Zahna and Harley Smith showcase paintings, homemade jewelry and other artwork at the Wandering Gypsy Artistry art gallery and tattoo studio in Isleton.
Even the founders of Kiki’s Chicken Place, Sacramento’s latest temple to the twin gods of tenders and wings, are surprised by how fast their chain has spread.
When Simon and Kelly Holland launched the Etsy shop for their business, Sassy Squirrel Ink, in March 2015, they had about a half-dozen sign designs available to print photos on slate. They’ve been expanding their product line ever since.
A ribbon-cutting ceremony to celebrate the opening of Anixter’s new Roseville facility took place on August 14. Anixter, an international technology company which brings approximately 100 jobs to the area with this location, then held an open house for attendees to tour the building.
The Sacramento Walk of Stars unveiled its 2019 inductees on the sidewalk on L Street in Midtown Sacramento on August 28. The inductees included professional baseball player Dusty Baker, Corti Brothers owner Darrell Corti, mixed martial artist world champion Urijah Faber, and Olympic gold medalist and sports commentator Summer Sanders. Sacramento City Councilman Steve Hansen emceed the event, which was followed by the Walk of Stars Gala at the Memorial Auditorium.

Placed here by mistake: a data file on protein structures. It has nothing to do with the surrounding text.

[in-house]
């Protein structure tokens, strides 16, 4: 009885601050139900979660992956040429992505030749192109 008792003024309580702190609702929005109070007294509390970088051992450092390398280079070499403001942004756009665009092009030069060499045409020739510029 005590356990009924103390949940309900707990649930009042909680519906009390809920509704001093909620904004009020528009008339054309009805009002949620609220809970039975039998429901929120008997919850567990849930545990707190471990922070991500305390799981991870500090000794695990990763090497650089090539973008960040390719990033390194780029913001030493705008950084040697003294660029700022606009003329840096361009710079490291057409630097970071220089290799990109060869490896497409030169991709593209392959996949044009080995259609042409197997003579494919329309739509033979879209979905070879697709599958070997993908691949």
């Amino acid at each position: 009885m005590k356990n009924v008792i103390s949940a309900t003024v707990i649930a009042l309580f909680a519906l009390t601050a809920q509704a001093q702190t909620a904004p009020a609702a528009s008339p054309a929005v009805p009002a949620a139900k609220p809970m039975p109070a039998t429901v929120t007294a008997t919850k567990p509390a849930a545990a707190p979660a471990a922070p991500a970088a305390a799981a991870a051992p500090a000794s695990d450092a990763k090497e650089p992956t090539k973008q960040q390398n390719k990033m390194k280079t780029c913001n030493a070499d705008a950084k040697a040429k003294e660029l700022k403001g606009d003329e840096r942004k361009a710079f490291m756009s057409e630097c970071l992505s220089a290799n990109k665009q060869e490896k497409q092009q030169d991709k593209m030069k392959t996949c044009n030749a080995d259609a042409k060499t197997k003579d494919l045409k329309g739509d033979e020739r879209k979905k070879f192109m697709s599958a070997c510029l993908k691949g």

Access Sacramento’s seventh annual Power of Voice Award Gala Dinner was held at the Clunie Community Center in Sacramento on August 1. This year’s honoree was Beth Hassett, executive director of WEAVE, a nonprofit organization that supports survivors of domestic abuse and sexual assault.
Realtors Who Shrine hosted a VIP Night at Cal Expo preceding a Sacramento Republic Football Club match on August 7. The event celebrated Realtors Who Shrine real-estate agents who have raised $29,146 for Shriners Hospital for Children Northern California by donating a portion of their commissions in their clients’ names.
Colonized in the late 1800s, Fair Oaks Village is the quaint, charming center of town. It is currently experiencing a renaissance, largely driven by a burgeoning dining scene.
Julie Clements worked for 15 years as a veterinarian technician in Alaska, the Monterey Bay Aquarium and the San Francisco Zoo before moving to Sacramento to be a full-time ceramic fine artist.
Transparent the rapper had it all: the talent, the success, the dream life he’d worked toward from the time he was a little boy. But the man behind the rapper didn’t recognize the person he had become: He had lost sight of his real priorities.